Monday, June 14, 2021

One Last Stop by Casey McQuiston

One Last Stop
by Casey McQuiston
Published June 1st 2021 by St. Martin's Griffin

From the New York Times bestselling author of Red, White & Royal Blue comes a new romantic comedy that will stop readers in their tracks...

For cynical twenty-three-year-old August, moving to New York City is supposed to prove her right: that things like magic and cinematic love stories don’t exist, and the only smart way to go through life is alone. She can’t imagine how waiting tables at a 24-hour pancake diner and moving in with too many weird roommates could possibly change that. And there’s certainly no chance of her subway commute being anything more than a daily trudge through boredom and electrical failures.

But then, there’s this gorgeous girl on the train.

Jane. Dazzling, charming, mysterious, impossible Jane. Jane with her rough edges and swoopy hair and soft smile, showing up in a leather jacket to save August’s day when she needed it most. August’s subway crush becomes the best part of her day, but pretty soon, she discovers there’s one big problem: Jane doesn’t just look like an old school punk rocker. She’s literally displaced in time from the 1970s, and August is going to have to use everything she tried to leave in her own past to help her. Maybe it’s time to start believing in some things, after all.

Casey McQuiston’s One Last Stop is a magical, sexy, big-hearted romance where the impossible becomes possible as August does everything in her power to save the girl lost in time.

Add to Goodreads | Amazon

5 Stars

Hi, my name is Carlene and I have a big, fat crush on Jane and I think, though I hesitate to say it, that I liked (loved) this book more than Red, White, and Royal Blue. Casey McQuiston saw the sophomore novel challenge and said, let me just show you what I can do. She delivered a perfect coming-of-age, time travel, queer romance novel that was absolutely impossible to put down. I mean, I literally woke up and picked up my phone to keep reading. This is just one of the books of 2021 that I will never stop recommending. It's perfect. Forgive me now for saying perfect so much.

"The hottest girl August has ever seen just took one look at her and said, 'Yikes.' That's it. Today is the day August will finally cry."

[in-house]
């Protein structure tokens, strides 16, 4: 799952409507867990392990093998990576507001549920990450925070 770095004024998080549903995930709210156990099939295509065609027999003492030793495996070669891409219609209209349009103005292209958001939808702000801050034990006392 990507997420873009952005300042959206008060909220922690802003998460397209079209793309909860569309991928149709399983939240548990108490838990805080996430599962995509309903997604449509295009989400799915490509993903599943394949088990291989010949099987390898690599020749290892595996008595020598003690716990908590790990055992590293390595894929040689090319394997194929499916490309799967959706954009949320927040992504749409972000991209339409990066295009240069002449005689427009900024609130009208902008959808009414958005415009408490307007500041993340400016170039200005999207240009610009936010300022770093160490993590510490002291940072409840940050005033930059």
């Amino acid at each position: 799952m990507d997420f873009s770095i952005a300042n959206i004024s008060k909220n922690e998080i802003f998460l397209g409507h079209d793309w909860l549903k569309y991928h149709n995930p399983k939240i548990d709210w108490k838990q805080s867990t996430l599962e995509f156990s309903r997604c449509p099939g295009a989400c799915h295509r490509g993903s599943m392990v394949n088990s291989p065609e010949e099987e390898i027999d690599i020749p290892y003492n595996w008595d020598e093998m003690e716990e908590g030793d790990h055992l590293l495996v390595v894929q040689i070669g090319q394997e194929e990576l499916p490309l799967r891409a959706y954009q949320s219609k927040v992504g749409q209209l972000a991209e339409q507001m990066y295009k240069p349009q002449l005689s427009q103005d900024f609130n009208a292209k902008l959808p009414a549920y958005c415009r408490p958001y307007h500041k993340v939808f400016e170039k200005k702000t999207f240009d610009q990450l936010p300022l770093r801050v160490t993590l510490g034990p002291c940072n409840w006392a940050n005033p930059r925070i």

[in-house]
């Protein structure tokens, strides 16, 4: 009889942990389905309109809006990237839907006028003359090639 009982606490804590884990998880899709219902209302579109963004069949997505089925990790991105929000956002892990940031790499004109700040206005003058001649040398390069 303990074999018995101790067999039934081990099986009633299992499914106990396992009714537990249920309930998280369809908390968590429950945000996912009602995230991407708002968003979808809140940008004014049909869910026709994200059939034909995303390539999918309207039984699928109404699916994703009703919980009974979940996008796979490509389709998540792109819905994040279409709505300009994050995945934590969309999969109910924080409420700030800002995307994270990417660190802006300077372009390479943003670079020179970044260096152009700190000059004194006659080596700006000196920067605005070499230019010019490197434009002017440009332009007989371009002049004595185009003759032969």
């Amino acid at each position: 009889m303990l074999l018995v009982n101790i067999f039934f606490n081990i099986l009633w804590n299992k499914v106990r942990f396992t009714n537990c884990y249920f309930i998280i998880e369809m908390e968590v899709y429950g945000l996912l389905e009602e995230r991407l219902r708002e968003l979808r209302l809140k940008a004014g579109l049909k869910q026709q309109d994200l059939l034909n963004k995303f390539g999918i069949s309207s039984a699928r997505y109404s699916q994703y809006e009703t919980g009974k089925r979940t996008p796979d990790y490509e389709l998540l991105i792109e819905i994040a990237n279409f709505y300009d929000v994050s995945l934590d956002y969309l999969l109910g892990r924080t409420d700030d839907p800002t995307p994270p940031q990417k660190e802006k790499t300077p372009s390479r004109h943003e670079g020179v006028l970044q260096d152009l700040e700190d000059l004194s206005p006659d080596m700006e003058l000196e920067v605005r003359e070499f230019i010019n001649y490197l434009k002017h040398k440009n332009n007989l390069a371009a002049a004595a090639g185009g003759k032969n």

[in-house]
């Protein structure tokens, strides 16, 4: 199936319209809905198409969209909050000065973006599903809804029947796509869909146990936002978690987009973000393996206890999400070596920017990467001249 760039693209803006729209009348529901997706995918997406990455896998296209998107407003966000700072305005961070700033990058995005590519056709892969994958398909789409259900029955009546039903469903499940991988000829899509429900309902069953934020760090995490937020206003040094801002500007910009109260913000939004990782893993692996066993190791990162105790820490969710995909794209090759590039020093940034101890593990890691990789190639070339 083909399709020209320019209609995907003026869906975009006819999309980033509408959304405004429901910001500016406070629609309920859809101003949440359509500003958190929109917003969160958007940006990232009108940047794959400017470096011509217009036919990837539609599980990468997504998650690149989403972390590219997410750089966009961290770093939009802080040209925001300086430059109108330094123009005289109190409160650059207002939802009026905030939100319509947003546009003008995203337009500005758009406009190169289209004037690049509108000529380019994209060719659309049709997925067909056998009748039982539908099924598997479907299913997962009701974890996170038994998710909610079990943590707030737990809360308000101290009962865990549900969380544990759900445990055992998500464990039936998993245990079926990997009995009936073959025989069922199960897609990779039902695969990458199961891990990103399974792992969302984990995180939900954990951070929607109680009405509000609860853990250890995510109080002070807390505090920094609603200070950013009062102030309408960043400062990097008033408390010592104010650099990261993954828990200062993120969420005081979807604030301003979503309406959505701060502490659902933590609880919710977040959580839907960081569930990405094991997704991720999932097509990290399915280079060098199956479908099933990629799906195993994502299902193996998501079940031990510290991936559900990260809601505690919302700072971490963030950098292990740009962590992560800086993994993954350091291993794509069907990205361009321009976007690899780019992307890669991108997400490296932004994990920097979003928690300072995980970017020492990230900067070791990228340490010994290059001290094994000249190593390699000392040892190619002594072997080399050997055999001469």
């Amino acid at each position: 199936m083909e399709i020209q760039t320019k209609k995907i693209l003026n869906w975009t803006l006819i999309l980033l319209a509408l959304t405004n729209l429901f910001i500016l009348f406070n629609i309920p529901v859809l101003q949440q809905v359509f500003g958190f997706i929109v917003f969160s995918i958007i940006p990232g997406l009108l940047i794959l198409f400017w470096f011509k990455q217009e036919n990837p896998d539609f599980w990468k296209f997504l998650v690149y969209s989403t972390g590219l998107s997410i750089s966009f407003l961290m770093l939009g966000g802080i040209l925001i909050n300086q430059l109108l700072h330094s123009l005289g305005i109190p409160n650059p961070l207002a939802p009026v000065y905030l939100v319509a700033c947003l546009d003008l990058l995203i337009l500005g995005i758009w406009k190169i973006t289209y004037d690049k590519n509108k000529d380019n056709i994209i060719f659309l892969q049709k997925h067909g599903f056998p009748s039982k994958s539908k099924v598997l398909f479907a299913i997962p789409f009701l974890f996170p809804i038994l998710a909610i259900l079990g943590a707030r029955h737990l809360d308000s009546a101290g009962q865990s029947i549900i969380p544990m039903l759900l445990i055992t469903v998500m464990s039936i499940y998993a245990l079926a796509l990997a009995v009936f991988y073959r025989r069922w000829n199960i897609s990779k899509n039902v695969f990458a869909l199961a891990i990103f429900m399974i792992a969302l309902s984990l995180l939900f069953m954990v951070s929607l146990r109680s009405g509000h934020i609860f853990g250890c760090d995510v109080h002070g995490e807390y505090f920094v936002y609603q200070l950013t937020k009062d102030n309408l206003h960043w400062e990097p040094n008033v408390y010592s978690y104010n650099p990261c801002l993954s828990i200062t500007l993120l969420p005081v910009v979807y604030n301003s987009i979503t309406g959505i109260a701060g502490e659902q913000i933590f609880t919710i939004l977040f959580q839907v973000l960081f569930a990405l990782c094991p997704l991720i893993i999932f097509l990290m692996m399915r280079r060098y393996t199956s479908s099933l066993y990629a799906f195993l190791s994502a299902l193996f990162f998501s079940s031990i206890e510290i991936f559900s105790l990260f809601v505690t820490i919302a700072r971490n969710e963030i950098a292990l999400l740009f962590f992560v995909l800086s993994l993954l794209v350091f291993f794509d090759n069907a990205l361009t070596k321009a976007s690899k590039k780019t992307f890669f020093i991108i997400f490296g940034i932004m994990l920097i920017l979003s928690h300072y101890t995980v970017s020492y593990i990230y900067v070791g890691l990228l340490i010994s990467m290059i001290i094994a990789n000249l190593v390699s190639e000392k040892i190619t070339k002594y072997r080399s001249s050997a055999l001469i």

August and her band of merry friends are quintessential New Yorkers, from different places and perspectives with their bonds formed through the unique-to-New-York struggle to survive. The world building in this novel is perfection, taking us into modern day subway tunnels and the diners that never seem to change. Then there's Jane, the gorgeous punk girl who gives off 70's vibes, only she really is from the 70's and stuck in time. This would have usually turned me off from the read, but my word I could not put this book down if I tried. August's affections for Jane literally made me the cute watery eye emoji. Their journey to discover just what happened to Jane and what can be done to help is what turns August from a secondary character in her own life into the heroine.

"She kisses her like she's making a reputation."

With the novel's unofficial playlist on and my brain on pause from it's usual "I would never read this type of novel" turned off, I sat down to read One Last Stop and just did not stop. August is awkward, relatable, and totally stumped on answering the question "who are you and who do you want to be when you grow up?". She is just learning, trying to find her place, and New York seems like the place to do that, it's just big enough to get lost in. Except, her roommates become her chosen family and Jane, the Q train, and everyone at Billy's become essential parts of her world. She may not know her career path, but she knows the feeling of magic now. I just loved August, my word she was so relatable. She's a pessimist full of witty batter and I just could not stop highlighting her thoughts. My word can Casey McQuiston write a heroine. Plus, her bisexual, introverted, self-defined friendless, communication failure self is just...honest. She isn't this perfect character who has a perfect move and a perfect love story, but my word does that make this story...that's right, perfect. Jane is, on the other hand, not truly a full main character, but the story ebbs and flows around her, dependent upon her being on the train, on her finding her memories. She's this 70's punk feminist beauty and her desire to give is just gah.

I could probably go on forever, honestly. One Last Step is a longer novel, with a slow start, but the world building had to be there to make this novel work. August, Jane, Myla, Niko, Wes, Isiah, and the entire staff at Billy's are unforgettable. This is the sort of book that you can reread, the romance combined with the unique time travel storyline making it feel like a special sort of home. If you're looking for a romance read, specifically a witty, brilliant queer one, One Last Stop is the book to pick up.